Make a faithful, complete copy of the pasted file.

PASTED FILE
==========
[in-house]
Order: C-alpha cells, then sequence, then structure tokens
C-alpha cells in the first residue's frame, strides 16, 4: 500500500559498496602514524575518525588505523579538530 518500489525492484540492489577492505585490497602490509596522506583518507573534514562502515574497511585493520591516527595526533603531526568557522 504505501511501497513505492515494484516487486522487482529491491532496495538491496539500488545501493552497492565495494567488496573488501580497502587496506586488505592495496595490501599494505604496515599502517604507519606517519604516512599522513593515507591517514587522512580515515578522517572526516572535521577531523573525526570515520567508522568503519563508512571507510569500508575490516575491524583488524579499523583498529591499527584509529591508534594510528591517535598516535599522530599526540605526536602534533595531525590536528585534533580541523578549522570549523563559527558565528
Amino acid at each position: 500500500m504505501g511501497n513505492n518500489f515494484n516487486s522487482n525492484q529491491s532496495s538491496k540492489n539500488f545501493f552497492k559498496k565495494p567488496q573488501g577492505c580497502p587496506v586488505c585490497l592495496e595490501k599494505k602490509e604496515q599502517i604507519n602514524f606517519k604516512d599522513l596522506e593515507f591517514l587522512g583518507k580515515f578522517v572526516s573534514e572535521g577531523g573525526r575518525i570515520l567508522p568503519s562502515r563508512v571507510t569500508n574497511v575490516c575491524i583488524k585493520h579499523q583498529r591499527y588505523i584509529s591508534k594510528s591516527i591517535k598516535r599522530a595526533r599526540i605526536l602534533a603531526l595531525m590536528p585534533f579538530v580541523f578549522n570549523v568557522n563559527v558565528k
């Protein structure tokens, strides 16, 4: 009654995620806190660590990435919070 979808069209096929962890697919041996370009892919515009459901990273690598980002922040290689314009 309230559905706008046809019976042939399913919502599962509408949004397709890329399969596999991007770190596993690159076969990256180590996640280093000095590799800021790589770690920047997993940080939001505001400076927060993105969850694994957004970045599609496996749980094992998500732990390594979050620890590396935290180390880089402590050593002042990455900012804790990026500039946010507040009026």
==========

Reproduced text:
[in-house]
Order: C-alpha cells, then sequence, then structure tokens
C-alpha cells in the first residue's frame, strides 16, 4: 500500500559498496602514524575518525588505523579538530 518500489525492484540492489577492505585490497602490509596522506583518507573534514562502515574497511585493520591516527595526533603531526568557522 504505501511501497513505492515494484516487486522487482529491491532496495538491496539500488545501493552497492565495494567488496573488501580497502587496506586488505592495496595490501599494505604496515599502517604507519606517519604516512599522513593515507591517514587522512580515515578522517572526516572535521577531523573525526570515520567508522568503519563508512571507510569500508575490516575491524583488524579499523583498529591499527584509529591508534594510528591517535598516535599522530599526540605526536602534533595531525590536528585534533580541523578549522570549523563559527558565528
Amino acid at each position: 500500500m504505501g511501497n513505492n518500489f515494484n516487486s522487482n525492484q529491491s532496495s538491496k540492489n539500488f545501493f552497492k559498496k565495494p567488496q573488501g577492505c580497502p587496506v586488505c585490497l592495496e595490501k599494505k602490509e604496515q599502517i604507519n602514524f606517519k604516512d599522513l596522506e593515507f591517514l587522512g583518507k580515515f578522517v572526516s573534514e572535521g577531523g573525526r575518525i570515520l567508522p568503519s562502515r563508512v571507510t569500508n574497511v575490516c575491524i583488524k585493520h579499523q583498529r591499527y588505523i584509529s591508534k594510528s591516527i591517535k598516535r599522530a595526533r599526540i605526536l602534533a603531526l595531525m590536528p585534533f579538530v580541523f578549522n570549523v568557522n563559527v558565528k
């Protein structure tokens, strides 16, 4: 009654995620806190660590990435919070 979808069209096929962890697919041996370009892919515009459901990273690598980002922040290689314009 309230559905706008046809019976042939399913919502599962509408949004397709890329399969596999991007770190596993690159076969990256180590996640280093000095590799800021790589770690920047997993940080939001505001400076927060993105969850694994957004970045599609496996749980094992998500732990390594979050620890590396935290180390880089402590050593002042990455900012804790990026500039946010507040009026």